This article is a guide for GMass users that want to start using SMTP-based sending for their email campaigns in Gmail using GMass. Last week I announced this feature was coming, and starting today, we’re asking users to begin testing.
The advantage of this setup are:
- The ability to send virtually unlimited emails and not be constrained by Gmail’s sending limits.
- No risk of an account being suspended by Google.
The disadvantages of this set are potentially:
- A slight decrease in deliverability, although from our testing, we’ve found the deliverability using Sendgrid as the SMTP server to be just as high as sending natively from Google.
Choosing an SMTP server
You have two choices to connect your GMass account to an SMTP server:
- If your email sending meets certain criteria, you can use my SMTP server, which is a high volume server with Sendgrid. Your email sends must be either a) non-commercial in nature (like school groups, membership clubs, social causes, churches) or b) completely organically developed. So, your emails can be of a commercial nature if your list is completely organic. If that’s the case, you’re welcome to use the SMTP service I have with my Sendgrid account. Contact us at firstname.lastname@example.org to make this request, and state the nature of your email sending.
- If your email does not match this criteria, or you just want to use your own SMTP service, then feel free to set up an account on your own with Sendgrid, JangoSMTP, Mailjet, or any other SMTP service provider. Your company may even have its own SMTP server that you can use. In a future post, I’ll be analyzing the popular SMTP providers, also known as transactional email services, and explaining which ones I think are the best and worst. Once you set up an account with an SMTP service provider, you’ll have to configure the account in certain ways. Read on…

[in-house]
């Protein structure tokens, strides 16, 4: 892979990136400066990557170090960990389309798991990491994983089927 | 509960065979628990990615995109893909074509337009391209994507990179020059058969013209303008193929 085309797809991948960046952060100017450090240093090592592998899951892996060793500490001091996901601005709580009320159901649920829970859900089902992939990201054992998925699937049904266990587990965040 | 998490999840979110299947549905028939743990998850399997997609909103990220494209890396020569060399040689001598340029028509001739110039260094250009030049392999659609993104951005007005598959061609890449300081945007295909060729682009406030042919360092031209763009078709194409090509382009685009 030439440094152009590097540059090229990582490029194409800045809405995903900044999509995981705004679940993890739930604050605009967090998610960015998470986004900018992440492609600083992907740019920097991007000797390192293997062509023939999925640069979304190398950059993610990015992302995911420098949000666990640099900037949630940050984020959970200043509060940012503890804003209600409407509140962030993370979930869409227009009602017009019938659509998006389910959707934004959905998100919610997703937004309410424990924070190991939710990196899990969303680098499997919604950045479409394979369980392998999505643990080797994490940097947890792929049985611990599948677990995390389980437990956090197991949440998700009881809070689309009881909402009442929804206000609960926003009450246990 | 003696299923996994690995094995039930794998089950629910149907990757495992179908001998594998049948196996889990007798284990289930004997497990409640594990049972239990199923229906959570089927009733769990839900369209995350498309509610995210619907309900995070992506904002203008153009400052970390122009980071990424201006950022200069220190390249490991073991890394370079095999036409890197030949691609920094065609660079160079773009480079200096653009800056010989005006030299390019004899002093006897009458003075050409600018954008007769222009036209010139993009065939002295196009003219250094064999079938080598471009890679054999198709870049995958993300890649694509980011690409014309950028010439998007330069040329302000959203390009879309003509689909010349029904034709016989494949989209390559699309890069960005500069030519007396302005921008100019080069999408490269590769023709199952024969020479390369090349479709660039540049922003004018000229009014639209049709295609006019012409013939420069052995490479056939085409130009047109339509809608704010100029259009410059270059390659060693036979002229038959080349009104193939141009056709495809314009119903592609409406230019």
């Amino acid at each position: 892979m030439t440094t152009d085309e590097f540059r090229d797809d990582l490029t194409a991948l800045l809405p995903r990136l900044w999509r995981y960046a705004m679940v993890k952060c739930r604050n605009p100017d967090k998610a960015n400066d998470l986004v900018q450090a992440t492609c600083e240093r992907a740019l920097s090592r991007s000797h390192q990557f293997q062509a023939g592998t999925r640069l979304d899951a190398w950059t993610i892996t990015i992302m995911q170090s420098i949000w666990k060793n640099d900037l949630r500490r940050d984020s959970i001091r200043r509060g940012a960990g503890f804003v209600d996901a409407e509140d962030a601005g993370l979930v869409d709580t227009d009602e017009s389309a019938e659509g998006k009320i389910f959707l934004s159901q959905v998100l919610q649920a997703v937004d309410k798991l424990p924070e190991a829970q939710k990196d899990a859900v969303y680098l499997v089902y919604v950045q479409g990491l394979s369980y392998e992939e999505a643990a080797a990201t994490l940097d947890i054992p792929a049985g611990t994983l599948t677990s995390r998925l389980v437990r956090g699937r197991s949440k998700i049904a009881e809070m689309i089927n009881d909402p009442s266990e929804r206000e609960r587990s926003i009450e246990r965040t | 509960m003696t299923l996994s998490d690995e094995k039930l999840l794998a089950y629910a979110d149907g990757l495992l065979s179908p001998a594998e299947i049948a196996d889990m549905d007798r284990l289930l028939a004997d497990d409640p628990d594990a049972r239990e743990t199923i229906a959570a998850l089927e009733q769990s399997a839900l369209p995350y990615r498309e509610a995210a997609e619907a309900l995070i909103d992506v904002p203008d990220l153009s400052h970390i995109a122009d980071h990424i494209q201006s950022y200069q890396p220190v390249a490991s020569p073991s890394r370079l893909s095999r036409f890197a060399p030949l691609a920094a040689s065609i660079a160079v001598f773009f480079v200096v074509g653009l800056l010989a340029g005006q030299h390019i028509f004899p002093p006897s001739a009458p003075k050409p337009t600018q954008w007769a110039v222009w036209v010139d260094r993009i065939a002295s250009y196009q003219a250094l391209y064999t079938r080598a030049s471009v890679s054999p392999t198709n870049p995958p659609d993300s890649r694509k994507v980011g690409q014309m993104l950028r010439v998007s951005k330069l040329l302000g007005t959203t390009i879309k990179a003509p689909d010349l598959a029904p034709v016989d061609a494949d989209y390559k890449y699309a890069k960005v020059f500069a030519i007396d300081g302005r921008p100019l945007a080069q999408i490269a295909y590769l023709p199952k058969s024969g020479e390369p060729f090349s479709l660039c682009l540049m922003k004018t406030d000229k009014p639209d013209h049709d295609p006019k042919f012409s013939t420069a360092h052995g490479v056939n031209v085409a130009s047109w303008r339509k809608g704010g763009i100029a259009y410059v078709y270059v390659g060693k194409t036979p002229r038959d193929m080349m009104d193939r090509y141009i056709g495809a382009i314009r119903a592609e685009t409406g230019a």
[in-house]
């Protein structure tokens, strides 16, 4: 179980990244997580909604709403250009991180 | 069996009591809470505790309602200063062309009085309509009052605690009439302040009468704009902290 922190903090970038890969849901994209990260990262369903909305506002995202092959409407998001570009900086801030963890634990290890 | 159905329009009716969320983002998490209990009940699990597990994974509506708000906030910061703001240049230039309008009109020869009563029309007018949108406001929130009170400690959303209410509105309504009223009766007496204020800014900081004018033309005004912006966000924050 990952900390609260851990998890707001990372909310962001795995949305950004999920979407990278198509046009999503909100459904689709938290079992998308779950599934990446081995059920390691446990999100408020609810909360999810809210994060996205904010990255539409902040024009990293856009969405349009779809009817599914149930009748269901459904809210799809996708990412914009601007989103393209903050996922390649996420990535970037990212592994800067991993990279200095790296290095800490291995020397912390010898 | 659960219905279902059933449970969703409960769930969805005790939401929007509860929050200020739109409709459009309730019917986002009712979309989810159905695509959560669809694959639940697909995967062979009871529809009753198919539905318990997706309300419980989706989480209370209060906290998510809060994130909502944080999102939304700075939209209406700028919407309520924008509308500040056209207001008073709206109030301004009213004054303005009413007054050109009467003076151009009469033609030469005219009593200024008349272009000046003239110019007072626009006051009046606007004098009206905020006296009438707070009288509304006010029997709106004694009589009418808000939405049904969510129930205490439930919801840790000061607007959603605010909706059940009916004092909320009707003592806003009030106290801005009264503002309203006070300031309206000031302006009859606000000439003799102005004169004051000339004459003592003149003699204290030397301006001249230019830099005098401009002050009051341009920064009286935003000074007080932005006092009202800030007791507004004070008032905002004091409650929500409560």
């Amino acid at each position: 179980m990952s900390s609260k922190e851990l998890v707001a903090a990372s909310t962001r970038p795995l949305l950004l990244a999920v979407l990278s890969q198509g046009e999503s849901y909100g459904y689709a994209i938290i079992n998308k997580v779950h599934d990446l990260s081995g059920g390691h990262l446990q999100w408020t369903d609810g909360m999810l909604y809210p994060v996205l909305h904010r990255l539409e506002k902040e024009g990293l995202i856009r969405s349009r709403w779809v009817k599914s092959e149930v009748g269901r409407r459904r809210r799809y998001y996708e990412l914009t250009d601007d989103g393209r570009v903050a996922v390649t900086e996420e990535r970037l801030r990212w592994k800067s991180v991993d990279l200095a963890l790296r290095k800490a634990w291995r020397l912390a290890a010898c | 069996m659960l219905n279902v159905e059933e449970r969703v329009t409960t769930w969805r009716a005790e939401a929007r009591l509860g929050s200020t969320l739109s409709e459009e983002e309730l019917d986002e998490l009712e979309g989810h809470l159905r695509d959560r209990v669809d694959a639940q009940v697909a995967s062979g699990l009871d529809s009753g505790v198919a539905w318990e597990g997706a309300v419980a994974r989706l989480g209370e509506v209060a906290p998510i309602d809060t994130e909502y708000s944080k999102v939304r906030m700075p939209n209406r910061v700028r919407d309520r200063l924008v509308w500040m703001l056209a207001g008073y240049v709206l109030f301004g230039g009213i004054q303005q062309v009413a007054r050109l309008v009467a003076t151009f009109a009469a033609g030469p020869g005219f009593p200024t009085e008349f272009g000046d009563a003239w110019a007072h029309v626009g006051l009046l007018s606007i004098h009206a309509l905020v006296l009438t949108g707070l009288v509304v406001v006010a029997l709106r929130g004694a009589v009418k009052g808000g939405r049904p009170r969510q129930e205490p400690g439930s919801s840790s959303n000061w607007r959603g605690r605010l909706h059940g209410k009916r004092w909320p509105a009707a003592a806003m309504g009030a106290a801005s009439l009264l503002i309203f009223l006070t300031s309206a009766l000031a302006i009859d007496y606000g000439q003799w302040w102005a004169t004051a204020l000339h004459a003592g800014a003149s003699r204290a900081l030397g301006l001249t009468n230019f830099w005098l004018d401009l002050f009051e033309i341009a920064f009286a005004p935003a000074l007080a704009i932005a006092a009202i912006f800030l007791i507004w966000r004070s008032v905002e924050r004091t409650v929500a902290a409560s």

Configuring your SMTP service account
- GMass will connect without TLS/SSL to the SMTP server on the port of your choice. Most SMTP services allow you to connect on ports 25 and 2525 at a minimum.
- Ensure that open and click tracking are turned OFF with the SMTP server service. In fact, the SMTP server shouldn’t alter the message at all. It should just pass it through. This is because GMass will add the tracking for you if you set your tracking this way, and we don’t want the emails to be “double” tracked. Screenshot from Sendgrid:
- Ensure there are no quota restrictions on your SMTP account, or if there are, that they are sufficient to handle your GMass campaigns.
- Check to see what Envelope From, also known as MAIL-FROM or RETURN-PATH address your SMTP service will use when relaying your email. Most transactional email services like Sendgrid use a sendgrid.net domain by default, which makes it so you don’t necessarily have to alter your SPF records. Some SMTP services require domain verification, because the domain in your From Address will be the domain in the MAIL-FROM. Just be aware of this. You may need to alter your SPF, DKIM, and DMARC records.
- Ensure that Bounce Notifications are on. Set them to go to the From Address. This will allow GMass to process your bounces, just like normal. Not all SMTP services have this capability. Sendgrid and JangoSMTP do. Mailgun and Mailjet do not. Screenshot from Sendgrid:
How to set your GMass account to send emails through an external SMTP server
- First, reload Gmail in your Chrome browser to make sure you have the latest version of GMass.
- Click Compose to launch a new window.
- Set the To field to email@example.com.
- Set the Subject to the word set. Wait a second for the form to appear in the Message area.